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What is the distribution of a exponential distribution, whose parameter is drawn form the gamma distribution

$ X \sim Gamma(\alpha,\beta)$

$ Y \sim Exp(X)$

how is $Y$ distributed?

EDIT Since there are different ways of expressing the gamma distribution I will state the distributions that lead to heropup's correct answer.

the pdf of the gamma distributed variable $X$ is given by

$f_X(x) = \frac {\beta^{\alpha}}{\Gamma (\alpha)} x^{\alpha -1} e^{-\beta x}$

and the pdf of the compound exponenetial variable $Y$ is given by

$f_{Y|X}(y|x) = Xe^{-Xy}$

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2 Answers 2

up vote 1 down vote accepted

If $X$ and $Y \mid X$ are parametrized in terms of rate, then the marginal distribution of $Y$ can be computed by observing $$\begin{align*} f_Y(y) &= \int_{x=0}^\infty f_{Y \mid X}(y \mid x) f_X(x) \, dx \\ &= \int_{x=0}^\infty x e^{-x y} \frac{\beta^\alpha x^{\alpha-1} e^{-\beta x}}{\Gamma(\alpha)} \, dx \\ &= \frac{\beta^\alpha}{\Gamma(\alpha)} \int_{x=0}^\infty x^{\alpha} e^{-(y+\beta)x} \, dx \\ &= \frac{\beta^\alpha \Gamma(\alpha+1)}{\Gamma(\alpha)(y+\beta)^{\alpha+1}} \int_{x=0}^\infty \frac{(y+\beta)^{\alpha+1} x^{\alpha} e^{-(y+\beta)x}}{\Gamma(\alpha+1)} \, dx \\ &= \frac{\alpha\beta^\alpha}{(y + \beta)^{\alpha+1}} . \end{align*}$$ This is a (shifted) Pareto distribution on $Y \in [0, \infty)$.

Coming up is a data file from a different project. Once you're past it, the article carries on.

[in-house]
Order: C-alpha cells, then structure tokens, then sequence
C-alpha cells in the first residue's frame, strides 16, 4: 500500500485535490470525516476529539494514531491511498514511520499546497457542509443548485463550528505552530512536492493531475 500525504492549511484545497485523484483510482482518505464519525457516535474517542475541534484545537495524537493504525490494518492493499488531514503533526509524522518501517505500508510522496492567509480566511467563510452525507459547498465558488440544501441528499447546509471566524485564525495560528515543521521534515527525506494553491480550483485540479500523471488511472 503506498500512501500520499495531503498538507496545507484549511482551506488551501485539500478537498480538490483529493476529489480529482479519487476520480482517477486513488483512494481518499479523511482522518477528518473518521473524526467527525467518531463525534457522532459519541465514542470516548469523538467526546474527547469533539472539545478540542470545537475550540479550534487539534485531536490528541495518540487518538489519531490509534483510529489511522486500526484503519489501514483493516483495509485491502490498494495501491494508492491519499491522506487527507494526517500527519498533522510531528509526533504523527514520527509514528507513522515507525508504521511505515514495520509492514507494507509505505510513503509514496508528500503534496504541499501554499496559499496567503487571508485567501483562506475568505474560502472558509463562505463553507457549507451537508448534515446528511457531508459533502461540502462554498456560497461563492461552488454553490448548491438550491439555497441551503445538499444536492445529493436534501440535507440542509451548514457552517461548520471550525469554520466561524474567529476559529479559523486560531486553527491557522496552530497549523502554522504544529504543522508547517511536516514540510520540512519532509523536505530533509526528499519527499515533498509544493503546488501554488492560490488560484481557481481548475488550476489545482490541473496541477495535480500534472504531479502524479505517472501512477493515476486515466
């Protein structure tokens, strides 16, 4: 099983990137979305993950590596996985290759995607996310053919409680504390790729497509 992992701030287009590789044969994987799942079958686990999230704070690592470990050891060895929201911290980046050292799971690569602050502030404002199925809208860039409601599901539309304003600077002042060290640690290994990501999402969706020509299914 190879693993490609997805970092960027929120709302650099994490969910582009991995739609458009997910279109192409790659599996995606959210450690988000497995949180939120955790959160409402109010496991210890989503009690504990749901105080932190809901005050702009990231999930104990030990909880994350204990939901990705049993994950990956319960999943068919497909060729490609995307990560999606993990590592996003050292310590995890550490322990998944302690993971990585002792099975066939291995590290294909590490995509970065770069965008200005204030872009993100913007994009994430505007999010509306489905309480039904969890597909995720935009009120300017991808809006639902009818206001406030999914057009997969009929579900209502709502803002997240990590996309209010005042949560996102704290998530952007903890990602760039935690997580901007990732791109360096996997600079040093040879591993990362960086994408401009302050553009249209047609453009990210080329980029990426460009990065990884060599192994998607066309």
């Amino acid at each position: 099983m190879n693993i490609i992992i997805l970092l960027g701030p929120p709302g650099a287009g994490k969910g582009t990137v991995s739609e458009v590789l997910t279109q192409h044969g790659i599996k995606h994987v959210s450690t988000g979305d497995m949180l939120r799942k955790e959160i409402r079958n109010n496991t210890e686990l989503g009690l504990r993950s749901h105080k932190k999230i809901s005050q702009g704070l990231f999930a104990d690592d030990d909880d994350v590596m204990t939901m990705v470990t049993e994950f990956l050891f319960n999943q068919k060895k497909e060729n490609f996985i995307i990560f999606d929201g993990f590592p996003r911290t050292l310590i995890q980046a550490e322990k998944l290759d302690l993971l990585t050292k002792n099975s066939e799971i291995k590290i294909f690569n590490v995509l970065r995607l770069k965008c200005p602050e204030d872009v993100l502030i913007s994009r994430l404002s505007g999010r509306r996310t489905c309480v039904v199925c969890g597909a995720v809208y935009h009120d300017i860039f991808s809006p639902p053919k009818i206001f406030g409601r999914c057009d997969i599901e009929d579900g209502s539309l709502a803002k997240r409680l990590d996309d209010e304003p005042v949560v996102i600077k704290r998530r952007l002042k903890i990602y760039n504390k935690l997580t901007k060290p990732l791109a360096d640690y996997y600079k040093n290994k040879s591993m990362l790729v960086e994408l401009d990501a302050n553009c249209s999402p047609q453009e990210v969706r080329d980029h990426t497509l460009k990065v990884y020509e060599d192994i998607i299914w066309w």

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Can I ask something: Does $\int_{x=0}^\infty \frac{(y+\beta)^{\alpha+1} x^{\alpha} e^{-(y+\beta)x}}{\Gamma(\alpha+1)} \, dx =1$? –  bryansis2010 Feb 1 at 13:57
    
Also, $\Gamma (\alpha + 1) = \int_0^\infty \frac 1 {\Gamma (\alpha +1)}$ ? –  bryansis2010 Feb 1 at 13:58
1  
Your first question: yes, because it is the integral of the density function of a gamma distribution with parameters $(\alpha+1, y+\beta)$ over its support, so it has value 1. Your second question: no. The gamma function $\Gamma(\alpha) = (\alpha-1)!$ for positive integers $\alpha$, and is constant with respect to the variable of integration $x$. –  heropup Feb 1 at 17:31

It's probably a compound gamma distribution because the exponential distribution is a special case of a gamma distribution.

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